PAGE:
Key Points Covered
Why Discuss This?
- Keep an open mind and not just dismiss the concept because it does not fit what we think would be the best approach
- The concept of “slow and steady weight loss” being the key for keeping the weight off long term really needs to be challenged since we do not really have statistics supporting that being an effective method either on average.
- Somewhere between 80-95% of people regain whatever weight they lose. It is also hard to find research on weight-loss showing large groups of people losing a lot of weight and maintaining the loss on average.
- That does not mean it cannot be done. It can be done. It is just to challenge the idea of slow and steady weight-loss being far more effective for increasing the liklihood of maintaining that weight-loss. In isolation, neither approach has good outcomes on average with large groups of people.
- Arguably preventing weight-regain is at least just as much about what you do after the weight-loss, in addition to what you do during the weight-loss process.
- Agressive dieting could cover anything from >1kg weight-loss per week to aiming for <1200kcal per day.
Who Shouldn’t Do It?
- Anybody with a history of disordered eating.
- People who have tried it before multiple times without long term success.
- Athletes striving for peak performance (although in some cases, athletes who benefit from being leaner could still benefit, even if it is a sub-optimal way of achieving that).
- Anybody who finds it unappealing due to the restrictive nature.
Benefits of Aggressive Dieting
- Motivation from seeing quick results
- Shorter timeframes. You can get results quicker and then transition to another phase e.g. switching to maintenance calories.
- Light at the end of the tunnel – if you know you are only doing something for X weeks, it can make it easier to make certain sacfices.
- All forms of dieting come with some form of restriction – since quite literally you are restricting calories. Long timeframes mean you have prolong that restriction even if it is more mild.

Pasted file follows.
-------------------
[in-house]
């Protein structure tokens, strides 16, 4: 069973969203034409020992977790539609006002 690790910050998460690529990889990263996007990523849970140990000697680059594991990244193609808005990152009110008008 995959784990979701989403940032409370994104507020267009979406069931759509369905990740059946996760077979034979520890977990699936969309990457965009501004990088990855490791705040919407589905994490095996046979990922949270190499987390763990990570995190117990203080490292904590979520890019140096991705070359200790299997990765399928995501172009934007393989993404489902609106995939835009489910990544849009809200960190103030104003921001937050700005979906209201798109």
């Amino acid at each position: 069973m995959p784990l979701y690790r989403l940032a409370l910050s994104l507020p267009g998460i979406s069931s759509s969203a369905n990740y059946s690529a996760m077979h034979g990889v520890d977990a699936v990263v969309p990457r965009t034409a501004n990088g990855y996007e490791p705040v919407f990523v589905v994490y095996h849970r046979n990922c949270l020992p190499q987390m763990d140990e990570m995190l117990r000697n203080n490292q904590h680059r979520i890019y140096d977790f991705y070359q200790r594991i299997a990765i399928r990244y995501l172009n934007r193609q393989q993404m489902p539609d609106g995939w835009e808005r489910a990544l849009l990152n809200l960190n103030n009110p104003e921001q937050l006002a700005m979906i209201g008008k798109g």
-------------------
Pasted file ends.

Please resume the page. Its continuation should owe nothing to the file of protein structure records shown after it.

- Some health conditions might merit quicker weight loss e.g. prep for bariatric surgery, or losing 20kg in the lead up to a knee operation.
- Losing weight relatively quickly could arguably be helpful for management of type 2 diabetes. Reduced fat around pancreas and improved insulin sensitivity can reduce need for medication.
Things to Consider If Doing an Aggressive Diet?
- Structure is likely important. For example, in the DiRECT Trial, they transitioned away from low calories by replacing meal replacement shakes with structured meals over time. Going from an agressive diet straight to “normal eating” could be a slippery slope.
- Having a set timeframe could be helpful. For example setting the timeframe as something like 6 weeks before you start. A lot of people do the opposite and start with no end-date in sight, which potentially reduces the liklihood of good outcomes.
- Keep protein intake relatively high to minimise or avoid muscle loss. This could also help with appetite management too.
- Have a plan to transition away from the agressive diet. What steps do you need to take when you get to the end of the agressive phase to move onto whatever you want to do after?
- DiRECT Trial – Very low calorie diet for diabetes showing impressive results in comparison to standard model of care
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